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hear the Word. Luke 11,27-28

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With true womanly feeling, she envies the mother of such a wonderful Teacher. Well, and higher and better than she had said as much before her (Lu 1:28, 42); and our Lord is far from condemning it. He only holds up—as “blessed rather”—the hearers and keepers of God’s word; in other words, the humblest real saint of God.[1]

Affirmative—“indeed,” as in Phil 3:8. This would agree with the woman’s blessing and identify Jesus’ mother as an example of one who hears God’s word and obeys it. (3) Corrective—“yes, but rather.” This would show that although the blessing is correct, there is a greater blessing available to those who believe. Usually if Luke wanted to express the adversative meaning (1), he used ouchi and legō hymin (cf. Luke 12:51; 13:3, 5), and if he wanted to express the affirmative meaning (2), he used nai (cf. 7:26; 10:21; 11:51; 12:5). The third meaning is therefore more likely. An expanded translation of this sentence would read: “What you have said is true as far as it goes. But Mary’s blessedness does not consist simply in her relationship with me, but in the fact that she heard the word of God and kept it, which is where true blessedness lies.”74

Luke 11:27

As he said these things (ἐν τῳ λεγειν αὐτον [en tōi legein auton]). Luke’s common idiom, ἐν [en] with articular infinitive. Verses 27 and 28 are peculiar to Luke. His Gospel in a special sense is the Gospel of Woman. This woman “speaks well, but womanly” (Bengel). Her beatitude (μακαρια [makaria]) reminds us of Elisabeth’s words (Luke 1:42, εὐλογημενη [eulogēmenē]). She is fulfilling Mary’s own prophecy in 1:48 (μακαριουσιν με [makariousin me], shall call me happy).

Luke 11:28

But he said (αὐτος δε εἰπεν [autos de eipen]). Jesus in contrast turns attention to others and gives them a beatitude (μακαριοι [makarioi]). “The originality of Christ’s reply guarantees its historical character. Such a comment is beyond the reach of an inventor” (Plummer).

Ver. 27.—And it came to pass, as he spake these things, a certain woman of the company lifted up her voice, and said unto him, Blessed is the womb that bare thee, and the paps which thou hast sucked! This woman seems to have expressed the popular feeling. The crowds who had seen the great miracle, had listened to the cavilling suspicions, and then heard the Master’s wise and skilful reply, were evidently impressed with the wisdom as with the power of the famous but hated Teacher, for they no doubt echoed the lofty and sublime blessing of the woman here. She, perhaps, had in her own person experience of the two kinds of healing just contrasted by the Master; at all events, she had rightly comprehended his words. “How many women have blessed the holy Virgin, and desired to be such a mother as she was! What hinders them? Christ has made for us a wide way to this happiness, and not only women, but men may tread it—the way of obedience; this it is which makes such a mother, and not the throes of parturition” (St. Chrysostom). It has been ingeniously noticed that this is the first direct fulfilment of the “Magnificat”—“all generations shall call me blessed.”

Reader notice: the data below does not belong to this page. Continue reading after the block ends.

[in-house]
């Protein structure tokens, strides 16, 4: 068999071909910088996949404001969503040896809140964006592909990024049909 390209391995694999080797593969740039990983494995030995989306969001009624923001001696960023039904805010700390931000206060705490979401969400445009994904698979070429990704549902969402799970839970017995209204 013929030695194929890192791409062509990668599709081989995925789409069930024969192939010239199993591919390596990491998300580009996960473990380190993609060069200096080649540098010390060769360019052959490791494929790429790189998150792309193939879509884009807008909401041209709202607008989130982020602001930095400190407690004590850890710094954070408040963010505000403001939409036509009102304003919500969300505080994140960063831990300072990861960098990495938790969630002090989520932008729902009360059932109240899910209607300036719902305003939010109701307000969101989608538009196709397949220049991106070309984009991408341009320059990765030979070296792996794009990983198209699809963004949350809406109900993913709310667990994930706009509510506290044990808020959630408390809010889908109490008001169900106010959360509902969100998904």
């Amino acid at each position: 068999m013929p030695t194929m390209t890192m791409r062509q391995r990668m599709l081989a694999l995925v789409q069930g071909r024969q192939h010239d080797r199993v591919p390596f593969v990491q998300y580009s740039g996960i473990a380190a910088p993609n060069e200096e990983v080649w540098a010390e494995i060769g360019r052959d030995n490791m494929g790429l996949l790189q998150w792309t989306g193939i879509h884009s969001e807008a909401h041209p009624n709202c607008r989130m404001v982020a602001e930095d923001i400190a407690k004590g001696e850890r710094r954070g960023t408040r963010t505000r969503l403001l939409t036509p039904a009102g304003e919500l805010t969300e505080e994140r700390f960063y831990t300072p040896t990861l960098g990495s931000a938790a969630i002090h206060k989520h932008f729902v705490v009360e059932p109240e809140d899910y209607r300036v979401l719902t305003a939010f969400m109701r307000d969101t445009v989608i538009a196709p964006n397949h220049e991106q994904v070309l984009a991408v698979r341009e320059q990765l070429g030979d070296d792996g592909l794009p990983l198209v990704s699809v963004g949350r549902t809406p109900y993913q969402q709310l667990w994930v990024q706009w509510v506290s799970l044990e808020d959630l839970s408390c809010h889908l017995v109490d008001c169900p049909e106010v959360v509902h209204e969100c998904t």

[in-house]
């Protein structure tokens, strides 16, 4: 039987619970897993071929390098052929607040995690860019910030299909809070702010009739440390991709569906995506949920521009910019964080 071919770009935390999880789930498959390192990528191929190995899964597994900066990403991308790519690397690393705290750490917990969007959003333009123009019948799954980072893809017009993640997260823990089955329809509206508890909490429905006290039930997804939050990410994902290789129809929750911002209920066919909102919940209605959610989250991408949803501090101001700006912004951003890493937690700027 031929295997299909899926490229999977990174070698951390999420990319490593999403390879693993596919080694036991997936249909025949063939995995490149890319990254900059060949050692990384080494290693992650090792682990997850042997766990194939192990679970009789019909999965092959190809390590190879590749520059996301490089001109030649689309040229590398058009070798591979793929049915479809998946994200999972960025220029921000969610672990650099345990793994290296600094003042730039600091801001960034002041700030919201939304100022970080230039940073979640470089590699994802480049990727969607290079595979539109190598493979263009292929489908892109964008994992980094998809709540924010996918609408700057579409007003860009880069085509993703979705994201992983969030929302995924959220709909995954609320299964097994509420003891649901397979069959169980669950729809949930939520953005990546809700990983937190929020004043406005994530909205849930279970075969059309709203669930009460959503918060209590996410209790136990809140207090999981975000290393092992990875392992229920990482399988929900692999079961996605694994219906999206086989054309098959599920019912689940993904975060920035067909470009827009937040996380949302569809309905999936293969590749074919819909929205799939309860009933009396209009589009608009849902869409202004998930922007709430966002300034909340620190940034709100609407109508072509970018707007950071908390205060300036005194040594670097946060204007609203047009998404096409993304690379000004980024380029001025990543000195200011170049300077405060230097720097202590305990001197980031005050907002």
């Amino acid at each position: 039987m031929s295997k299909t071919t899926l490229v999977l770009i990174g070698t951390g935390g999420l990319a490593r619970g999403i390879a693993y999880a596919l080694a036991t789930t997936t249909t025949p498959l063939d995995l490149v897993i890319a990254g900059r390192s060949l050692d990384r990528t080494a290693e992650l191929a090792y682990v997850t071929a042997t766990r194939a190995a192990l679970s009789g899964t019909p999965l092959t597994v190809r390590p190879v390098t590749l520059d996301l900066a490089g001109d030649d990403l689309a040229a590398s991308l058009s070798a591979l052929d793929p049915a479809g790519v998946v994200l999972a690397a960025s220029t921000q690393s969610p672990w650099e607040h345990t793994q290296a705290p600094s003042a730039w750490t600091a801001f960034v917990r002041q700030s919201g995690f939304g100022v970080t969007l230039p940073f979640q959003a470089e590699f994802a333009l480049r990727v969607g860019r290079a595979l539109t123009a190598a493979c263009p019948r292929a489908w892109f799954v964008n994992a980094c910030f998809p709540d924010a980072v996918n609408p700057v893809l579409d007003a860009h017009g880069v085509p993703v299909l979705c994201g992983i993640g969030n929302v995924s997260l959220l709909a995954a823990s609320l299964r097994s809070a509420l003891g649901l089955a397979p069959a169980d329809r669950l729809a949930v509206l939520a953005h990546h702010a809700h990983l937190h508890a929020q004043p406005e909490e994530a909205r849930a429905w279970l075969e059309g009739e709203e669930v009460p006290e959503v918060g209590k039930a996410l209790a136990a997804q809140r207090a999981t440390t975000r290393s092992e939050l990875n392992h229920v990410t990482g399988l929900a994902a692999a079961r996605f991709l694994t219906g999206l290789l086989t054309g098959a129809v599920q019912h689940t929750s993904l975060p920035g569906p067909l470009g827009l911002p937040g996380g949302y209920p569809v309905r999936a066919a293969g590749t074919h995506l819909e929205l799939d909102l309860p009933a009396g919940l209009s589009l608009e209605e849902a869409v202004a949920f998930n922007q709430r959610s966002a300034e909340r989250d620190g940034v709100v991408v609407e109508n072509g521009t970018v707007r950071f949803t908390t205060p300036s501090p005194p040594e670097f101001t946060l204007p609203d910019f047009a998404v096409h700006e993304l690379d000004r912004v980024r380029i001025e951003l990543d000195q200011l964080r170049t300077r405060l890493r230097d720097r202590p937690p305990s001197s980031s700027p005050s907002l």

Ver. 28.—But he said, Yea rather, blessed are they that hear the Word of God, and keep it. As was invariably his practice, he declines to enter into any discussion respecting the peculiar blessedness which earthly relationship to him might bring. It was not for public discussion. The Lord, in his reply, tells her, however, that there was something even more blessed than that earthly relationship to which she was alluding, and to that something all, if they pleased, might attain.

11:28 Blessed rather. The meaning of the Greek term “rather” ( menoun ) is unclear. It is used only four times in the NT, but it has three possible meanings: (1) adversative—“on the contrary,” or “no, but rather,” as in Rom 9:20; 10:18. This would repudiate the blessing of Jesus’ mother by the woman in the crowd. (2) Affirmative—“indeed,” as in Phil 3:8. This would agree with the woman’s blessing and identify Jesus’ mother as an example of one who hears God’s word and obeys it. (3) Corrective—“yes, but rather.” This would show that although the blessing is correct, there is a greater blessing available to those who believe. Usually if Luke wanted to express the adversative meaning (1), he used ouchi and legō hymin (cf. Luke 12:51; 13:3, 5), and if he wanted to express the affirmative meaning (2), he used nai (cf. 7:26; 10:21; 11:51; 12:5). The third meaning is therefore more likely. An expanded translation of this sentence would read: “What you have said is true as far as it goes. But Mary’s blessedness does not consist simply in her relationship with me, but in the fact that she heard the word of God and kept it, which is where true blessedness lies.”74

Those who hear the word of God and obey it. Compare 6:47; 8:15, 21. This explains what it means to gather with Jesus (11:23) and stands in contrast to the failure to persevere in faith illustrated in 11:24–26.


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74 M. E. Thrall, Greek Particles in the New Testament (Grand Rapids: Eerdmans, 1962), 35.

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